then to run the line so as to deprive Russia of a large part of the
coast of Lynn Canal, for which he had never contended?
«U. S. C. App., ARGUMENT   OF   THE   UNITED   STATES.
FINAL PROPOSITION OF SIR CHARLES BAGOT.
His last proposition, proposed March 1:2. 1824, was, so far as
the coast line is concerned, exactly like his third proposition.0
FINAL DECISION OF RUSSIAN PLENIPOTENTIARIES IN THE NEGOTIATIONS WITH SIR
CHARLES BAGOT.
The final decision of the Russian plenipotentiaries was directed
to that part of the coast opposite the Island of Prince of Wales,
which island was conceded to Russia by Sir Charles Bagot's last
proposition. There was then no controversy as to that portion of
the coast, north of Prince of Wales Island. It was for this reason
that the Russian plenipotentiaries said "That the possession of
Prince of Wales Island without a slice (portion) of territory upon
the coast situated in front of that island could be of no utility
whatever to Russia. "&
Negotiations were broken off, not on account of any difference
of meaning attached to the word "cote," not upon any question
as to its embracing inland waters, but as to how the coast should be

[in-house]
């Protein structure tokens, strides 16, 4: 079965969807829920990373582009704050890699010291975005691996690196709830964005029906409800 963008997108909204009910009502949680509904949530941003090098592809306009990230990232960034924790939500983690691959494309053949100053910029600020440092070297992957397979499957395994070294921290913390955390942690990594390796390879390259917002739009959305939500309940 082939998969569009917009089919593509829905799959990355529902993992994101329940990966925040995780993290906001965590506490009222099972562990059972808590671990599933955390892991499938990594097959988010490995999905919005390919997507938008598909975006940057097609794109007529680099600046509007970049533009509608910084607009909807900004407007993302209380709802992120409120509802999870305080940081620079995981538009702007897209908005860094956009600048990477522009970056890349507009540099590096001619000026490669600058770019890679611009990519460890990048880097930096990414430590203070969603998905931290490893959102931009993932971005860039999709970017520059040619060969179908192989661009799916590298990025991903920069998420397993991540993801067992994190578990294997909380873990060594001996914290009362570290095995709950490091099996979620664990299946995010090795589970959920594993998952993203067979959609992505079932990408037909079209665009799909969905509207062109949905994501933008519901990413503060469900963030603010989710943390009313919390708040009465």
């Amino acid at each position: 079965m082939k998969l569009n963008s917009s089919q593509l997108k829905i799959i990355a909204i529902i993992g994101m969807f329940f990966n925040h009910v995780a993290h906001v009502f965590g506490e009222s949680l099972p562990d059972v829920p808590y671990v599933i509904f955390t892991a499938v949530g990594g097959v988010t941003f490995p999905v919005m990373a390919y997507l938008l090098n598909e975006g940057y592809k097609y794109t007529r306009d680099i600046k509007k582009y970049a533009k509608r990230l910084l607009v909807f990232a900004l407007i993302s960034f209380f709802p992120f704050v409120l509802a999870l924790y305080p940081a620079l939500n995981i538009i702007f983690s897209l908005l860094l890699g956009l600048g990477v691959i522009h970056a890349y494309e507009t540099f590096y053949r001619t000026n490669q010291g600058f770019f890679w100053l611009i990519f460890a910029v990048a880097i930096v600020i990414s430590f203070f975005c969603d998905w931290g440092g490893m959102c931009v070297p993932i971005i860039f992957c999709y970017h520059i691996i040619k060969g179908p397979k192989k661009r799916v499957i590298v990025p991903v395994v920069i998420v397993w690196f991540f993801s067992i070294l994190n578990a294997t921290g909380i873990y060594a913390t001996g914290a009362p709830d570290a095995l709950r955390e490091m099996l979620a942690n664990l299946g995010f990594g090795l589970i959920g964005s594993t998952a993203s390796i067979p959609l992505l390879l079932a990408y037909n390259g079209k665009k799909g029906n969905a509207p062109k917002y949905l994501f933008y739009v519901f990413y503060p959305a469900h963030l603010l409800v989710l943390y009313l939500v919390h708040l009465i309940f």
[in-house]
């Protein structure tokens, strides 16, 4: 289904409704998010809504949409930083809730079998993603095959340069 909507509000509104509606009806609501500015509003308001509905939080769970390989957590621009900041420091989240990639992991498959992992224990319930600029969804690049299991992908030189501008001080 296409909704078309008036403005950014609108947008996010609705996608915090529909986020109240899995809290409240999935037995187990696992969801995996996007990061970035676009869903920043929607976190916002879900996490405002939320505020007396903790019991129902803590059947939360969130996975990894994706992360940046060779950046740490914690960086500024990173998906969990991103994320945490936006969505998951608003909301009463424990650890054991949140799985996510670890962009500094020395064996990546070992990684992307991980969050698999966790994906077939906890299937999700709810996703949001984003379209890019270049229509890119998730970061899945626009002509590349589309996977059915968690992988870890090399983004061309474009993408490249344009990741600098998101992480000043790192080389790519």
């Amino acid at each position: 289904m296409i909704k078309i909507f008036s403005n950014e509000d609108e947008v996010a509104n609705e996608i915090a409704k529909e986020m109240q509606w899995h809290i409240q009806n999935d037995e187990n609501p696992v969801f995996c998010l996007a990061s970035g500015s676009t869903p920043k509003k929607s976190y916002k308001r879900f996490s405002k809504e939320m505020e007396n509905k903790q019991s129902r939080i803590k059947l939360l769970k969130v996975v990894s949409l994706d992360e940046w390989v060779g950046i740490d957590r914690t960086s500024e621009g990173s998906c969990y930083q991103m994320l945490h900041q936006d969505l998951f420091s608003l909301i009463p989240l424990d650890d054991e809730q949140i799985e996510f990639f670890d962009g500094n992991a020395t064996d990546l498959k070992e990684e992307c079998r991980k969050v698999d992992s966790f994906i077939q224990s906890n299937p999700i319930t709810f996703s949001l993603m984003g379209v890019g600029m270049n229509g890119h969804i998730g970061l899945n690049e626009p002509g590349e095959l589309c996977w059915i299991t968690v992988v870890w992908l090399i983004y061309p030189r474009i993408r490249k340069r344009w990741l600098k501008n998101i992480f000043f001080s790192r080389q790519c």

divided on an east and west line. Thus Russia never departed from
the original line dividing the coast, suggested by her, and showed
that she would not yield her right to any of the coast north of 54°
40'. In a letter of April 11, 1824, written to Mordvinof, after the
negotiations had come to an end, Count Nesselrode, in explaining
the Russian attitude, said:
By rights of first discovery, and by that which is still more real, the first
establishment of habitations and human activity our cabinet demands possession both of the islands and the western coast of America from the furthest
north to the 55th degree of latitude.c
Referring to the differences that might arise, he says:
For this only one expedient presents itself; to establish at some distance from
the coast a frontier line which shall not be infringed by our establishments and
trappers, as also by the hunters of the Hudson's Bay Company.c
In his letter to Count Lieven of April 17. 1824, he reviews the
negotiations and sums up the situation. He states that the Ukase
of September 4, 1821, carries "the domains of Russia on the northwest coast of the American Continent down to the 51st degree of
" V. S.  C. App., 163..
&U. S. C. App., 164.
'U. S. C. App., 167. ARGUMENT   OF  THE   UNITED   STATES.                            88
north 1
atitude,"a and that, in the spirit of  conciliation, they were
willing
to yield their claims below the 55th degree, excepting that
it was
desired to extend the line far enough south  to include the
whole (
)f Prince of Wales Island.    He adds:
This
proposal will assure to us merely a narrow lisiere [strip] upon the coast
itself anc
I will leave to the English establishments all the needful space for increase
By the word "coast," as here used, it cannot be believed that he
meant anything else than sovereignty over the entire coast, which
they had insisted upon from the first and had never in the least
degree departed from.    He then proceeds: